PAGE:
My obsessive searching gave me a sense that I belonged to a club where the famous and nobodies like me were at the same social level. It was way cool.

Sundar

Sundar

I am not ashamed to admit Facebook legitimized my voyeuristic tendencies since my cohort also uses Facebook as a form of social surveillance (OK, I prefer to call it nosiness), according to S. Shyam Sundar, distinguished professor of Communications and co-director of the Media Effects Research Laboratory, who worked with Jung on the survey.

“Surveillance is the idea that you’re checking out what people are up to,” said Sundar. “This is something that many older adults do. They want to see how their kids are doing and, especially, what their grandkids are doing.”

Snarkiness aside, some of the unexpected perks I enjoy most about Facebook is the supportive network it provides and the ability to share special moments. How I love seeing the pictures of grandchildren, family gatherings and milestone celebrations.

Facebook friends can be kind and encouraging during challenging times like sickness or the death of a loved one or pet. It brings together a generation with shared memories and experiences — a collective understanding of special phrases, historical moments or musical groups. We can check in with a new recipe or restaurant suggestion or IM (instant message) a friend when we want to keep a conversation more private.

One of my Facebook friends, Ali Burke, said it best in a recent posting: “As much as I grumble about social media, the one thing I am very, very grateful for is how Facebook has brought back so many of my friends into my life, has allowed me to get closer and to remain close to my cousins, and to get to connect with so many relatives and friends in Europe and Australia.

“What this comes down to, is that we can strip away our religions, political affiliations, and what we have is just US … people who are there for each other, to congratulate, celebrate, sympathize, root for, and just care for and love each other,” posted Burke, a former high school classmate.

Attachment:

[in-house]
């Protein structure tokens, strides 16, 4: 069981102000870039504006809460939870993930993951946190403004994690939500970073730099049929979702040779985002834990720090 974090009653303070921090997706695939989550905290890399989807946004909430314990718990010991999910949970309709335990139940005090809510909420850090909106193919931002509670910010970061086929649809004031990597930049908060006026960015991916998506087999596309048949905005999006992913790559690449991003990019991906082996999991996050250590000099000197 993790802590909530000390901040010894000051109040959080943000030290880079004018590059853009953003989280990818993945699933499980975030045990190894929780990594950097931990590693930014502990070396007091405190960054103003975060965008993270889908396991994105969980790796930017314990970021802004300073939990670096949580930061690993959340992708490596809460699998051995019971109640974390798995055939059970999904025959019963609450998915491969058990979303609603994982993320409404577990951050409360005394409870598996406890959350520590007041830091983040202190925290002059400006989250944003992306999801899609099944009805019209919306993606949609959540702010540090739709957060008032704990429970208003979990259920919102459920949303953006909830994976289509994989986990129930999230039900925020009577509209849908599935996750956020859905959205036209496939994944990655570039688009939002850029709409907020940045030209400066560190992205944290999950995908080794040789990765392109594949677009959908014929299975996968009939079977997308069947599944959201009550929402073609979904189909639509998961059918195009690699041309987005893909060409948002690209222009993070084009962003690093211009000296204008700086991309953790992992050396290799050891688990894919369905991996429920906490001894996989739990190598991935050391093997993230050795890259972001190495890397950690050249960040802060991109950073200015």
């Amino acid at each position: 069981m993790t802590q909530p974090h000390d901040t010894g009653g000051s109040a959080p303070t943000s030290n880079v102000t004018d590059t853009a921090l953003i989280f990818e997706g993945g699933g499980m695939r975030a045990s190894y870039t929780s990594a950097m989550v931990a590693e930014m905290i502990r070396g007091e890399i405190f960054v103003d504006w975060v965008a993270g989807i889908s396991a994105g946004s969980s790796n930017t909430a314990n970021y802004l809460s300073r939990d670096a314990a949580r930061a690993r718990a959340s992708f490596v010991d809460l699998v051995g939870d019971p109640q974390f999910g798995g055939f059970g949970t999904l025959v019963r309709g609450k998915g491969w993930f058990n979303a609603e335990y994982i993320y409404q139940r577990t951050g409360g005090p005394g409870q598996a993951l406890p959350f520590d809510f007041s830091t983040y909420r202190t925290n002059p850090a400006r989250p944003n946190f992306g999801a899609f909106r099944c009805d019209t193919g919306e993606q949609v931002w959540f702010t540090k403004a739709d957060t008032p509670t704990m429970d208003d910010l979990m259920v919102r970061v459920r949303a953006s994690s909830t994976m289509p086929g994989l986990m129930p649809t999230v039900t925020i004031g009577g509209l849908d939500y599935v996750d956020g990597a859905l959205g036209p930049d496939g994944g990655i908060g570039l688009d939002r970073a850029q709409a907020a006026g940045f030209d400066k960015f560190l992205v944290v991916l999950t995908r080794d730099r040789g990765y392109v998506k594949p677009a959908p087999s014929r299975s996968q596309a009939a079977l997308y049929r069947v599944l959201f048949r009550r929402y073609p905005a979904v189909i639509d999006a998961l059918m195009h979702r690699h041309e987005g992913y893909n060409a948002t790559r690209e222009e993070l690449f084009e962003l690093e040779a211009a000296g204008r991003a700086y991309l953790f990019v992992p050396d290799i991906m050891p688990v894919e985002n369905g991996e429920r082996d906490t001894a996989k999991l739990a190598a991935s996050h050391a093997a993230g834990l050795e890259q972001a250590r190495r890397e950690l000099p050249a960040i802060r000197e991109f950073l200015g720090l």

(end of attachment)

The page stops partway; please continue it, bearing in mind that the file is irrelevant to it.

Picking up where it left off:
Making Facebook User-Friendly

As frequent users — the research sample found its subjects checked in on Facebook 2.46 times a day and stayed on the site for a little over 35 minutes each day — the researchers suggested ways Facebook could be more user friendly for us.

“Our findings show that message-interactivity features, for example the chatting function and wall posting, are the dominant activities for older adults’ Facebook use,” said Jung.

The researchers suggest designers of social media sites, such as Facebook, should emphasize simple and convenient interface tools to attract us and motivate us to stay on the site longer. “Those who are motivated by social bonding are more likely to use the ‘Like’ button, which shows the importance of simplicity in interface design for senior citizens,” said Sundar. “The ‘Like’ button is about as simple as you can get.”

We are not just a fast-growing market, but also a lucrative one. “Older adults have much more disposable income than teens and college students and would be more desirable for advertising,” said Sundar. Despite the growing importance, little research has been published on what motivates older adults to use social networking sites. “Most of the research is about how college students use Facebook or how adolescents use Facebook,” said Sundar.

All I know is that I am still motivated by a sense of curiosity and a need to belong. So, speaking of which, gotta go check in with my friends. I’m sure they will want to know that I just wrote about them. I just hope they all “Like” my column.

 

2 Responses to “Confessions of a Facebook junky: Embracing my inner coolness”

  1. Randy says:

    Nice article

  2. David Budnik says:

    It really does put the “social” in social media. It’s amazing how it spans the gap of miles and time between friends, new and old. Great story!

Trackbacks/Pingbacks


Leave a Reply

Join Now for the 50 Plus Newsletter